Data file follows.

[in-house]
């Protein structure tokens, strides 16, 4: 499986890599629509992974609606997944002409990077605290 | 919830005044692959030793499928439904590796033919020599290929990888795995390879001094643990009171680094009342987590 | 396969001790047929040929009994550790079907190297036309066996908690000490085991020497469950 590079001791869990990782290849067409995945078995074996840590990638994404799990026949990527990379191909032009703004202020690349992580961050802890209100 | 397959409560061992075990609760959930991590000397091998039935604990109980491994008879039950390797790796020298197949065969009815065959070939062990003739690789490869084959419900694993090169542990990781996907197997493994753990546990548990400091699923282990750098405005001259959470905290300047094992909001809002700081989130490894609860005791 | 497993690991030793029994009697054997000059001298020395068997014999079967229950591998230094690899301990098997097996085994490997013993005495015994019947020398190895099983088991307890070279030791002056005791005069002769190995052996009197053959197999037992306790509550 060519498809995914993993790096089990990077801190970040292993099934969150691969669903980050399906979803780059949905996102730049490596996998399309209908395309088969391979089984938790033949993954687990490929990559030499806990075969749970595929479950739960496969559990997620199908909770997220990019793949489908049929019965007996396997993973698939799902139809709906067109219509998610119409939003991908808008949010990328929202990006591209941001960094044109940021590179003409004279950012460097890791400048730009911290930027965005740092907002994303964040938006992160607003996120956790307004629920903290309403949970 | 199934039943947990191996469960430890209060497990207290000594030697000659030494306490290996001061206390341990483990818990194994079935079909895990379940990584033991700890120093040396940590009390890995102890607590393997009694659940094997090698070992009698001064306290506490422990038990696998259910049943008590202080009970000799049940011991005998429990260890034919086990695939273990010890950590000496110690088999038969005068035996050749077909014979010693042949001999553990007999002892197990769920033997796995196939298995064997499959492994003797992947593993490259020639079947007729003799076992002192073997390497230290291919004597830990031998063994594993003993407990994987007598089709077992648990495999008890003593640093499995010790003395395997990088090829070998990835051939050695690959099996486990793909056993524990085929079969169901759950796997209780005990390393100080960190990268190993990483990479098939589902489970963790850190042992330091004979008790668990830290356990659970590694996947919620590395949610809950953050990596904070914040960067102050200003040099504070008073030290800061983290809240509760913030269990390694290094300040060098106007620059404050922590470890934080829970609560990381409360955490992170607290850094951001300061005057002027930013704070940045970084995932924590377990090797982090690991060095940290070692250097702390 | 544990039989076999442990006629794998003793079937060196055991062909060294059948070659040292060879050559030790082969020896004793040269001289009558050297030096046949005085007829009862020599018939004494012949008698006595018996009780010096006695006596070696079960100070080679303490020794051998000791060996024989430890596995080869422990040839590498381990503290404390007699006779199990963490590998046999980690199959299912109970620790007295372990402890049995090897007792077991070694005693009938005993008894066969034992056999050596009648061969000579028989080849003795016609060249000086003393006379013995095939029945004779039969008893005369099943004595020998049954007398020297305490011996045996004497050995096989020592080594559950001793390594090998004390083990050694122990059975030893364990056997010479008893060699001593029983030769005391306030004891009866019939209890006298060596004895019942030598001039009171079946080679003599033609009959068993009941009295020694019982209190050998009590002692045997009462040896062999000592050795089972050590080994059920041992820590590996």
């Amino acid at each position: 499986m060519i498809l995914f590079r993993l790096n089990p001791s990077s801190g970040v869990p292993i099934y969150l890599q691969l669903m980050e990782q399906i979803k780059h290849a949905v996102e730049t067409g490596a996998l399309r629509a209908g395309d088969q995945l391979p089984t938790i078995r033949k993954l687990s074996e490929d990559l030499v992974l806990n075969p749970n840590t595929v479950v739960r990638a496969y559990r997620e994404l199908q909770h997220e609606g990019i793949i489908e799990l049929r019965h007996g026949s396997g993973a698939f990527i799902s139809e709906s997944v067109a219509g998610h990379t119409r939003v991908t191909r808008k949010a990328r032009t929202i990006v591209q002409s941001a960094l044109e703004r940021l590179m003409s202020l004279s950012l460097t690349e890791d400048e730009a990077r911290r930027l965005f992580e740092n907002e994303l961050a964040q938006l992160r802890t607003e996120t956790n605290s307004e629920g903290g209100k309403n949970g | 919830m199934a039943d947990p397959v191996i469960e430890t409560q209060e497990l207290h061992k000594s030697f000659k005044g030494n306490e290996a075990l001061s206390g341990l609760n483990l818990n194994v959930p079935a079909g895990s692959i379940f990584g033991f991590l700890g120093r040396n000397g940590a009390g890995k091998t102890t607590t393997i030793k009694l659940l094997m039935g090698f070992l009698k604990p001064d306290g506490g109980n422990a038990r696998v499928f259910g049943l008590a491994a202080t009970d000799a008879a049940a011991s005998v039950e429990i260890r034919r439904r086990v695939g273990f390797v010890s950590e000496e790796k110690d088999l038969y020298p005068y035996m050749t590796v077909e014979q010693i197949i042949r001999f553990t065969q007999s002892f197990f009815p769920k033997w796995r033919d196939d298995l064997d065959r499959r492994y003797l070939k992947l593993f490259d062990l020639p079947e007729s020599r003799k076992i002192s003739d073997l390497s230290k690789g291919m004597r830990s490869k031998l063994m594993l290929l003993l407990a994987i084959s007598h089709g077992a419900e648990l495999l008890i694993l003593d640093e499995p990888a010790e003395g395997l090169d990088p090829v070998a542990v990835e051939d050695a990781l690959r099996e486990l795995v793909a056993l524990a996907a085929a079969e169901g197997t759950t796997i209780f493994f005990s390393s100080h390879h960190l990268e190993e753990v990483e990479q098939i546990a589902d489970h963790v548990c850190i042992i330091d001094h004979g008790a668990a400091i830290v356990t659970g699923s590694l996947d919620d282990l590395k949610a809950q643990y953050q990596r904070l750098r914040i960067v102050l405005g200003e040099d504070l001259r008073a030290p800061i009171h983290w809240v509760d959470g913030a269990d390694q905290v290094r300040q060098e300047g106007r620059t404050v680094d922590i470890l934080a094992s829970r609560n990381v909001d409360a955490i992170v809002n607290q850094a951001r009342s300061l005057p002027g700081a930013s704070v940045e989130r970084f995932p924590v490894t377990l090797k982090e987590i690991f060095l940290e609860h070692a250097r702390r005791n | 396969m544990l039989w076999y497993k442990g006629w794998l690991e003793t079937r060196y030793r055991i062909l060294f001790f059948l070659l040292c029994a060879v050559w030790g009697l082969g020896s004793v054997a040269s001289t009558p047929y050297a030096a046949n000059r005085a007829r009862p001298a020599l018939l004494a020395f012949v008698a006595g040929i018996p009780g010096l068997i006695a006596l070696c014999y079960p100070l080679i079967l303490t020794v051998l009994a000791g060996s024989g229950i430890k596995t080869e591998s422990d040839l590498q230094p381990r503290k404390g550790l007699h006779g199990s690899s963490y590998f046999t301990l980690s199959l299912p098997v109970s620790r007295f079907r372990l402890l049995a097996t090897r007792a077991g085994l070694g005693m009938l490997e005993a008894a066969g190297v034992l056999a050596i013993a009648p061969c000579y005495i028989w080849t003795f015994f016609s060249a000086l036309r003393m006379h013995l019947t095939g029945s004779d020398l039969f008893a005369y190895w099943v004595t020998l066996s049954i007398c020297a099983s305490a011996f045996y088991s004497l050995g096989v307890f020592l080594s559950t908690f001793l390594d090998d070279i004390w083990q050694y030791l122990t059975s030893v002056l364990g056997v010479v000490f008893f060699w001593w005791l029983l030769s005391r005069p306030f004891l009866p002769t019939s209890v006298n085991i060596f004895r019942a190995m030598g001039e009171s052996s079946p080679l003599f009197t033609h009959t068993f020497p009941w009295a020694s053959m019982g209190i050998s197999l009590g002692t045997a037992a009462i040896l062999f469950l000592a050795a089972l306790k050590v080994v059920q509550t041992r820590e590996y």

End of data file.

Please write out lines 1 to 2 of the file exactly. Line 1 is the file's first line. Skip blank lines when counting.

[in-house]
């Protein structure tokens, strides 16, 4: 499986890599629509992974609606997944002409990077605290 | 919830005044692959030793499928439904590796033919020599290929990888795995390879001094643990009171680094009342987590 | 396969001790047929040929009994550790079907190297036309066996908690000490085991020497469950 590079001791869990990782290849067409995945078995074996840590990638994404799990026949990527990379191909032009703004202020690349992580961050802890209100 | 397959409560061992075990609760959930991590000397091998039935604990109980491994008879039950390797790796020298197949065969009815065959070939062990003739690789490869084959419900694993090169542990990781996907197997493994753990546990548990400091699923282990750098405005001259959470905290300047094992909001809002700081989130490894609860005791 | 497993690991030793029994009697054997000059001298020395068997014999079967229950591998230094690899301990098997097996085994490997013993005495015994019947020398190895099983088991307890070279030791002056005791005069002769190995052996009197053959197999037992306790509550 060519498809995914993993790096089990990077801190970040292993099934969150691969669903980050399906979803780059949905996102730049490596996998399309209908395309088969391979089984938790033949993954687990490929990559030499806990075969749970595929479950739960496969559990997620199908909770997220990019793949489908049929019965007996396997993973698939799902139809709906067109219509998610119409939003991908808008949010990328929202990006591209941001960094044109940021590179003409004279950012460097890791400048730009911290930027965005740092907002994303964040938006992160607003996120956790307004629920903290309403949970 | 199934039943947990191996469960430890209060497990207290000594030697000659030494306490290996001061206390341990483990818990194994079935079909895990379940990584033991700890120093040396940590009390890995102890607590393997009694659940094997090698070992009698001064306290506490422990038990696998259910049943008590202080009970000799049940011991005998429990260890034919086990695939273990010890950590000496110690088999038969005068035996050749077909014979010693042949001999553990007999002892197990769920033997796995196939298995064997499959492994003797992947593993490259020639079947007729003799076992002192073997390497230290291919004597830990031998063994594993003993407990994987007598089709077992648990495999008890003593640093499995010790003395395997990088090829070998990835051939050695690959099996486990793909056993524990085929079969169901759950796997209780005990390393100080960190990268190993990483990479098939589902489970963790850190042992330091004979008790668990830290356990659970590694996947919620590395949610809950953050990596904070914040960067102050200003040099504070008073030290800061983290809240509760913030269990390694290094300040060098106007620059404050922590470890934080829970609560990381409360955490992170607290850094951001300061005057002027930013704070940045970084995932924590377990090797982090690991060095940290070692250097702390 | 544990039989076999442990006629794998003793079937060196055991062909060294059948070659040292060879050559030790082969020896004793040269001289009558050297030096046949005085007829009862020599018939004494012949008698006595018996009780010096006695006596070696079960100070080679303490020794051998000791060996024989430890596995080869422990040839590498381990503290404390007699006779199990963490590998046999980690199959299912109970620790007295372990402890049995090897007792077991070694005693009938005993008894066969034992056999050596009648061969000579028989080849003795016609060249000086003393006379013995095939029945004779039969008893005369099943004595020998049954007398020297305490011996045996004497050995096989020592080594559950001793390594090998004390083990050694122990059975030893364990056997010479008893060699001593029983030769005391306030004891009866019939209890006298060596004895019942030598001039009171079946080679003599033609009959068993009941009295020694019982209190050998009590002692045997009462040896062999000592050795089972050590080994059920041992820590590996």